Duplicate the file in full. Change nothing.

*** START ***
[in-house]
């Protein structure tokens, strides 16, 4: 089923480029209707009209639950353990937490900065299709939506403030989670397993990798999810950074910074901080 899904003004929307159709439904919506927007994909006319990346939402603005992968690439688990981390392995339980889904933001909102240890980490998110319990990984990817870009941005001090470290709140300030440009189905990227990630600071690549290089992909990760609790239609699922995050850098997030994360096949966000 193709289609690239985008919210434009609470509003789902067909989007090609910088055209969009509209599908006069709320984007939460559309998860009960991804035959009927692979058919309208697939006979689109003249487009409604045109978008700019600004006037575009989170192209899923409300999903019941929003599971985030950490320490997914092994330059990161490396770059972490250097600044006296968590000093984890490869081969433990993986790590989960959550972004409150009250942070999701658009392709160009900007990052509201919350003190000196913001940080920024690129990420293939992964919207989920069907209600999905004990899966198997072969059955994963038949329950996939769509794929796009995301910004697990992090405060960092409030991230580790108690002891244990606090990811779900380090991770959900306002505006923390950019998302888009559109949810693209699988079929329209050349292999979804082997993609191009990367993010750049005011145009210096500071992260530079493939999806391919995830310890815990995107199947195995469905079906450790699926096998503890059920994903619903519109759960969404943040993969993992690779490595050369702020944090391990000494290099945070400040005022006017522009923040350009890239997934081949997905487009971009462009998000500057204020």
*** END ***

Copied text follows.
[in-house]
């Protein structure tokens, strides 16, 4: 089923480029209707009209639950353990937490900065299709939506403030989670397993990798999810950074910074901080 899904003004929307159709439904919506927007994909006319990346939402603005992968690439688990981390392995339980889904933001909102240890980490998110319990990984990817870009941005001090470290709140300030440009189905990227990630600071690549290089992909990760609790239609699922995050850098997030994360096949966000 193709289609690239985008919210434009609470509003789902067909989007090609910088055209969009509209599908006069709320984007939460559309998860009960991804035959009927692979058919309208697939006979689109003249487009409604045109978008700019600004006037575009989170192209899923409300999903019941929003599971985030950490320490997914092994330059990161490396770059972490250097600044006296968590000093984890490869081969433990993986790590989960959550972004409150009250942070999701658009392709160009900007990052509201919350003190000196913001940080920024690129990420293939992964919207989920069907209600999905004990899966198997072969059955994963038949329950996939769509794929796009995301910004697990992090405060960092409030991230580790108690002891244990606090990811779900380090991770959900306002505006923390950019998302888009559109949810693209699988079929329209050349292999979804082997993609191009990367993010750049005011145009210096500071992260530079493939999806391919995830310890815990995107199947195995469905079906450790699926096998503890059920994903619903519109759960969404943040993969993992690779490595050369702020944090391990000494290099945070400040005022006017522009923040350009890239997934081949997905487009971009462009998000500057204020």